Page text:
Repairs are underway on the Lake Union Park footbridge, years after it was deemed unsafe and fenced off.

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Repairs on Lake Union Park’s footbridge began this week, nearly three years after it was closed because of structural problems.

The bridge, opened in 2010, provides access between Westlake Avenue and the peninsula location of the Museum of History & Industry (MOHAI) in South Lake Union.

In October 2014, city workers discovered that shifting soil on the east side was causing the 108-foot bridge to move laterally, according to Seattle Parks and Recreation.

For public safety, the bridge was fenced off because officials feared it could snap.

That’s how it’s remained ever since.

Parks and Recreation project manager Toby Ressler said in early 2016 that the work should be done by the end of that year. He said this week, however, that a project of this kind takes time to do right, and that soil must be monitored over time to anticipate future shifts.

“We had to do some monitoring of how fast it was moving in order to determine what the correct fix would be,” Ressler said of the bridge’s long state of disrepair.

A plan was needed for how to halt the soil movement and secure the bridge’s structure, a project outline said.

The outline said fixes needed for the repair included replacing the shifting soil with “lightweight geofoam” along the western part of the peninsula; modifying the bridge structurally; repairing the boardwalk between the bridge and the bulkhead; and reinstalling paved walkways.

The work is costing the city more than $4.6 million, though records provided by the city before Friday indicated a total cost of $690,000.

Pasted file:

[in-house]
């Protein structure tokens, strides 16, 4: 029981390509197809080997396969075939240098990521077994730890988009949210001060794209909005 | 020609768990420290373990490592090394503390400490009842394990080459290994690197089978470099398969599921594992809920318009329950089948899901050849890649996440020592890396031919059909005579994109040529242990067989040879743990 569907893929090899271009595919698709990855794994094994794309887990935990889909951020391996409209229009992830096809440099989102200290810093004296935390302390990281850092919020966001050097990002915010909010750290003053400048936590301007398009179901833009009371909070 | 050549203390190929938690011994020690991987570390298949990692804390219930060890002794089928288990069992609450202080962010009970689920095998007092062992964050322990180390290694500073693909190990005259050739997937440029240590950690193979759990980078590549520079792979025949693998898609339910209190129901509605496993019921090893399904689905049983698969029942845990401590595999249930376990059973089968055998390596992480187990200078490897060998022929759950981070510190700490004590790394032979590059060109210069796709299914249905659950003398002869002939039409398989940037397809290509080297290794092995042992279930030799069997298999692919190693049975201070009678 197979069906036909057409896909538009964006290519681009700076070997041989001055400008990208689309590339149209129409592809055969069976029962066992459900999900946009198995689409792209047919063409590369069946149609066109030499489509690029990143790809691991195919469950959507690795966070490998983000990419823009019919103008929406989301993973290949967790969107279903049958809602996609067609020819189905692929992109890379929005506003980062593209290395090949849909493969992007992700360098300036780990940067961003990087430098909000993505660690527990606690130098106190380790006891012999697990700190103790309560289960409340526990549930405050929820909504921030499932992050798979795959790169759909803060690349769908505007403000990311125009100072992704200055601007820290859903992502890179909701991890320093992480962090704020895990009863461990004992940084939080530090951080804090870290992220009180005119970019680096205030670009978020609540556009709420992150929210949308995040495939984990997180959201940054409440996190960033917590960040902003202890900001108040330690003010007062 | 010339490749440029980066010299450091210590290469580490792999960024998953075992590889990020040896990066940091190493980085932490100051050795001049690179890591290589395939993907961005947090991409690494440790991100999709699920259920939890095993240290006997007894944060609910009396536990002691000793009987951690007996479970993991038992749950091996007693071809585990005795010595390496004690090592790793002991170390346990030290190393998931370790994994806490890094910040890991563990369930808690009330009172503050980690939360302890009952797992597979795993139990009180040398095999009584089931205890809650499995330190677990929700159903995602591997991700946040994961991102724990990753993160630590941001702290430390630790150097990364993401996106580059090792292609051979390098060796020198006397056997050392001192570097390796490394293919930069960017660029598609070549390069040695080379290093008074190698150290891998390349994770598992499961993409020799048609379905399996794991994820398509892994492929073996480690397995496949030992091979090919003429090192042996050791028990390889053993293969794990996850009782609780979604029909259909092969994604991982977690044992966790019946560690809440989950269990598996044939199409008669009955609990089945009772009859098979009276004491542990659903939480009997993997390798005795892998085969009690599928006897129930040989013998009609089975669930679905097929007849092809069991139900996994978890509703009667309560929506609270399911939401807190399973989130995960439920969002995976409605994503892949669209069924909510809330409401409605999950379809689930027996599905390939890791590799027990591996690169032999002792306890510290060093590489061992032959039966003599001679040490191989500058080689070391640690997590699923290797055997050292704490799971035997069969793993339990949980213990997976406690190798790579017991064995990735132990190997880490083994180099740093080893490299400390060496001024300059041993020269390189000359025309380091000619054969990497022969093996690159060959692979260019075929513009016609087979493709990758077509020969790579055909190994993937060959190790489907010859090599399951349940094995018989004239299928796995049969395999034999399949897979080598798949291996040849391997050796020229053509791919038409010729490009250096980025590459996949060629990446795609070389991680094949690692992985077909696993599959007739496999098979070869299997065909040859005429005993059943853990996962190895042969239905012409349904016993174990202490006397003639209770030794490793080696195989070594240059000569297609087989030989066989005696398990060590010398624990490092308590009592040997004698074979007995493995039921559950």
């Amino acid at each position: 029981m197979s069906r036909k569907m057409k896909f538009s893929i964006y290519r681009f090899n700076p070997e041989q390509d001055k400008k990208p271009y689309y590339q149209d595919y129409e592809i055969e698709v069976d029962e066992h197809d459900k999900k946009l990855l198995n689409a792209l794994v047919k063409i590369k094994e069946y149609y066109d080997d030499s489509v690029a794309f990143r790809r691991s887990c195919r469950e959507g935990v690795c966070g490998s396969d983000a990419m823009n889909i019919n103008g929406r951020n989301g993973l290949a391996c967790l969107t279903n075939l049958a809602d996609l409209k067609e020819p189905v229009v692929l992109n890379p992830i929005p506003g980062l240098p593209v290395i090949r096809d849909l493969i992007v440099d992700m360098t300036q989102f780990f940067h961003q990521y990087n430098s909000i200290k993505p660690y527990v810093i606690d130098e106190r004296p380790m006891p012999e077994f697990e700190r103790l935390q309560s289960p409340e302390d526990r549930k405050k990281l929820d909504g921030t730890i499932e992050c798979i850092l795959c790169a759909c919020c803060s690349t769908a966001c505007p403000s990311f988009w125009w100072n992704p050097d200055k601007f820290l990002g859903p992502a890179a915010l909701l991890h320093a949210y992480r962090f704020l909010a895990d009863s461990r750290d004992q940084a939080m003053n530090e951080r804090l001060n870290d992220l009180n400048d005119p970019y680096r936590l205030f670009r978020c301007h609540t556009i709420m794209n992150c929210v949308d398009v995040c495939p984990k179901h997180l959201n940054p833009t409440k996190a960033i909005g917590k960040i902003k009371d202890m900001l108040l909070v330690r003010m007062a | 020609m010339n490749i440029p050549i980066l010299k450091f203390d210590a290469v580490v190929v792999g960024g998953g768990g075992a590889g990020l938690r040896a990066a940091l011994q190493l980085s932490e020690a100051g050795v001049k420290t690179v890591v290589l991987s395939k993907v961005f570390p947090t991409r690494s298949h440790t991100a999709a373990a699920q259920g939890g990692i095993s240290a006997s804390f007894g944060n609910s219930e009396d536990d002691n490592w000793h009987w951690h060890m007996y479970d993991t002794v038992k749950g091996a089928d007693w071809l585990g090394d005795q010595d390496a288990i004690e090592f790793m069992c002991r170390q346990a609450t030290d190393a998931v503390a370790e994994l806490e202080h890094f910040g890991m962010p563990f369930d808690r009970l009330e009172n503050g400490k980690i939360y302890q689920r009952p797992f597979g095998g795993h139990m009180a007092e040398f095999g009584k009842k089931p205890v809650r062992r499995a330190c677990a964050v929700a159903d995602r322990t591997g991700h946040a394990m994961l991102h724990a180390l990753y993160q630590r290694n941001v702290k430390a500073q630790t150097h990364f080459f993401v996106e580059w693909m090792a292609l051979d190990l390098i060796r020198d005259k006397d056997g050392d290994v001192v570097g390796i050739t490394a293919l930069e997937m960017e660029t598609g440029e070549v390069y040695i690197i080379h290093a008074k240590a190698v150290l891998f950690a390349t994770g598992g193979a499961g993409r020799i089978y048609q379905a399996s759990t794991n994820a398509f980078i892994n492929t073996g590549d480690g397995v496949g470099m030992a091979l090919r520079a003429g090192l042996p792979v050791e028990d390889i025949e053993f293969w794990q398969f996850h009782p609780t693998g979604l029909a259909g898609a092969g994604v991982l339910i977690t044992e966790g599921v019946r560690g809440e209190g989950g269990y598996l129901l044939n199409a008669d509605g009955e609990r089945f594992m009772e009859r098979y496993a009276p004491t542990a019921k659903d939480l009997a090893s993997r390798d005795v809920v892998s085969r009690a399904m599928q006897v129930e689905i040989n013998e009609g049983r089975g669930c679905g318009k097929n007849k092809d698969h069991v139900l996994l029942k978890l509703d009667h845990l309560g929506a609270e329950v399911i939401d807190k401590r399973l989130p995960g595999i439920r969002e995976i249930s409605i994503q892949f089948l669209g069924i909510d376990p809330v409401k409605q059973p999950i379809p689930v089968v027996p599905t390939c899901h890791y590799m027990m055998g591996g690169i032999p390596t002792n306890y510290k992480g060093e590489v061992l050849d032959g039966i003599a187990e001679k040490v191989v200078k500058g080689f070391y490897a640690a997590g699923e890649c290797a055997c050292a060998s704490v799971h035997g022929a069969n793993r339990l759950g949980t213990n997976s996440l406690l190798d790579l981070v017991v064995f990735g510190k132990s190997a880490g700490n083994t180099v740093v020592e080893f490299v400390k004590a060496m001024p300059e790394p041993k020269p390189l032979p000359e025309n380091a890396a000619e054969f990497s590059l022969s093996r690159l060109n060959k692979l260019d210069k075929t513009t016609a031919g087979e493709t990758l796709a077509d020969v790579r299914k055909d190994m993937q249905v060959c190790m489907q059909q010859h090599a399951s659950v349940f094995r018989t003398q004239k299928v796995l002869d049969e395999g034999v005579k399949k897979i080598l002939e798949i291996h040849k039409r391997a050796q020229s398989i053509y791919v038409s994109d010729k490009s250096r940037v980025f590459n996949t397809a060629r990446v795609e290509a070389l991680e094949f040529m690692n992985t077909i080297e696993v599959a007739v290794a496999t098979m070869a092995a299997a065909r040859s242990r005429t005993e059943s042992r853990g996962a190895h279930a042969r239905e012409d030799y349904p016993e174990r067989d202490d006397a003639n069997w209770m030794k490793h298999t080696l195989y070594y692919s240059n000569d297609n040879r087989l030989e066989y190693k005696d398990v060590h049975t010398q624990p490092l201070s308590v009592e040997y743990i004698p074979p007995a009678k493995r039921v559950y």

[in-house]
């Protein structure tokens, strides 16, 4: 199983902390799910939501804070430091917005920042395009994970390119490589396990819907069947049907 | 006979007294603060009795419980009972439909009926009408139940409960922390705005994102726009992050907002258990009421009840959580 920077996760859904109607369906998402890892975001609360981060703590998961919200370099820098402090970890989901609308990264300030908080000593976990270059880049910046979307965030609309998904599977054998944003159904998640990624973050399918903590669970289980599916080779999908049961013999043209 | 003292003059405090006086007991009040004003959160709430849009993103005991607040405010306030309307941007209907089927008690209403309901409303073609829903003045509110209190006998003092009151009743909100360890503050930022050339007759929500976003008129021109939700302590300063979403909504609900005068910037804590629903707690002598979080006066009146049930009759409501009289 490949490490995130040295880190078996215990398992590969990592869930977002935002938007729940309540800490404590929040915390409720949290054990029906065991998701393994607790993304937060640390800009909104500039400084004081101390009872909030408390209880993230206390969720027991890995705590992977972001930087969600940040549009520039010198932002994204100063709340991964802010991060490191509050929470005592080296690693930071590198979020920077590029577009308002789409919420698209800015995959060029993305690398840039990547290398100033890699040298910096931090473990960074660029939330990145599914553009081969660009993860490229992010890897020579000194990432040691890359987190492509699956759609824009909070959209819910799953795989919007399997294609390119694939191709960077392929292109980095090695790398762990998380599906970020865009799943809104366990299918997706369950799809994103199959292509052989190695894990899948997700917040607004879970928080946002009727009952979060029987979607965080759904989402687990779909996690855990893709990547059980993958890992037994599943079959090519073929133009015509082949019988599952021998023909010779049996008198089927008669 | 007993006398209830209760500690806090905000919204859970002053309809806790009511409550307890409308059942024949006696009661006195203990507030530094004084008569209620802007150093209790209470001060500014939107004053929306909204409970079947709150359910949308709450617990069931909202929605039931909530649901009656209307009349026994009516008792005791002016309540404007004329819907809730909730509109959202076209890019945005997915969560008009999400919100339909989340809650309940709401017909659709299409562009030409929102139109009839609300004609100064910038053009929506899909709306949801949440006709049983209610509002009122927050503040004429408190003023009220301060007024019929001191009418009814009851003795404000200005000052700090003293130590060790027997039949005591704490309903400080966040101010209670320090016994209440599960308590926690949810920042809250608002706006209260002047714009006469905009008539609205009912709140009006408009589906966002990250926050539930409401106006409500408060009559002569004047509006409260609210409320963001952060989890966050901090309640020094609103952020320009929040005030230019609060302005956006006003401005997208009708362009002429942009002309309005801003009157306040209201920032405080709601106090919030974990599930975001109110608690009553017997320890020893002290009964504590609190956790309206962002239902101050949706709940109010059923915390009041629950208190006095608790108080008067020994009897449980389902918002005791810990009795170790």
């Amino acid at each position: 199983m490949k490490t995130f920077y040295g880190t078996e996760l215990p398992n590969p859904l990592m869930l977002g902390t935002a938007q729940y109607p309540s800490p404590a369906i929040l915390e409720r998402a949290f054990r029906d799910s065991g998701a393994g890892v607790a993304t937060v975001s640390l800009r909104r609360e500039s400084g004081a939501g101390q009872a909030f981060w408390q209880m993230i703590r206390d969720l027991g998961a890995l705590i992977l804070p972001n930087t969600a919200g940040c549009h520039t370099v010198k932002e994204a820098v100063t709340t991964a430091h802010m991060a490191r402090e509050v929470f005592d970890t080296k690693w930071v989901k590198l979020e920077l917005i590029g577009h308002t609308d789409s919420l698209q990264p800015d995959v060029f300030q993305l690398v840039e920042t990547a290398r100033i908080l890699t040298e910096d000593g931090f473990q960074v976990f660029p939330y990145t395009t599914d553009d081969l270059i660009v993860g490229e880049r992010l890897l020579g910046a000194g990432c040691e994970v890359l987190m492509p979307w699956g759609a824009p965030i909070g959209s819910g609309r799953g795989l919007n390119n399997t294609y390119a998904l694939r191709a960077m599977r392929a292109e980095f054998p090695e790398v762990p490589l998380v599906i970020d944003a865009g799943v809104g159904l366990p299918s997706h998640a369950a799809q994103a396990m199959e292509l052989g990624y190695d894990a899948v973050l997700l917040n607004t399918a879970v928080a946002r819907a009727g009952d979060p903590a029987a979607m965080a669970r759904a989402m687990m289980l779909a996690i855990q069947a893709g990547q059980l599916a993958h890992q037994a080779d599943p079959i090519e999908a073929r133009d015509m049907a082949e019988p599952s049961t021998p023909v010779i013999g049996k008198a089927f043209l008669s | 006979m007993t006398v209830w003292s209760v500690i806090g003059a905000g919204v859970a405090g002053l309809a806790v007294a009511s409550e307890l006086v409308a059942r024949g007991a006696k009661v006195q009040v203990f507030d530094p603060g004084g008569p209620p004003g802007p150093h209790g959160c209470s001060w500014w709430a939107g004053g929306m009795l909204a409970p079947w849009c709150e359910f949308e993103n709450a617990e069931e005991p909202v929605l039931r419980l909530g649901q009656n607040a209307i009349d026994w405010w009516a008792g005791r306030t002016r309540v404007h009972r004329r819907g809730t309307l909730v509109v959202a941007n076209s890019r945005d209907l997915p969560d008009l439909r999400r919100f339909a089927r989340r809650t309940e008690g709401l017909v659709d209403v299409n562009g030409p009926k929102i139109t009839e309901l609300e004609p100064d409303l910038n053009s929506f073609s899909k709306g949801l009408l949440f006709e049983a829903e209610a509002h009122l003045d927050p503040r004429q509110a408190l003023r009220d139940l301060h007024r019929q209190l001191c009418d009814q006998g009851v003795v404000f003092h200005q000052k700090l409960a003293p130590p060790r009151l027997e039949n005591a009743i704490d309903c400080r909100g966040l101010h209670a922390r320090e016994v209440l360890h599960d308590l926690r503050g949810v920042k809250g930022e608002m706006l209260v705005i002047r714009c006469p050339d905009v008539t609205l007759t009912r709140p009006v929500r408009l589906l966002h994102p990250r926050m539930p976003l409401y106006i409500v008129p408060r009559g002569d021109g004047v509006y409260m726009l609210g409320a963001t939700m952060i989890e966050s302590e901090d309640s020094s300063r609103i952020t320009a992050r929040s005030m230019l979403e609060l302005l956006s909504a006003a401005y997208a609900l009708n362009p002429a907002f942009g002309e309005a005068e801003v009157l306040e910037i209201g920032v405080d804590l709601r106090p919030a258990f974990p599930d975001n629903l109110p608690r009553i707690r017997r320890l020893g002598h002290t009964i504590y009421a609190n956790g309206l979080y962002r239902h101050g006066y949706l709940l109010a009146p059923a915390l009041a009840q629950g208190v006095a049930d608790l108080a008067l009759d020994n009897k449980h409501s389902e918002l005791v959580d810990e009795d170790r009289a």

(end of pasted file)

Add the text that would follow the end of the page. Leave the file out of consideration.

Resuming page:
Ressler said the park will remain open during construction, which is expected to take about four months.

“The dock is still open, the park is still open,” Ressler said. “We’ve been working with partners in the park to let them know what’s going on, what to expect.”

A front-desk employee at MOHAI said he has often been asked about the status of the bridge over the past few years. It’s a nice opportunity to talk about the history of the park, he said.

MOHAI public-relations manager Wendy Malloy said museum staff members are looking forward to having the bridge open. Malloy said that the museum’s programming hasn’t been affected, but opening the bridge will improve access to the museum and the other facilities and businesses in the park.

Center for Wooden Boats visitors-service assistant Jonah Martin said he hasn’t noticed anyone having trouble reaching the docks at the southern part of the park. Boaters and kayakers are doing just fine in the water, too.

“It doesn’t seem to have an impact,” he said.

If work goes as planned, the bridge will be open to the public in November.

Information in this article, originally published July 14, 2017, was corrected July 14, 2017. A previous version of this story gave a far lower cost for the project, based on figures provided by the city.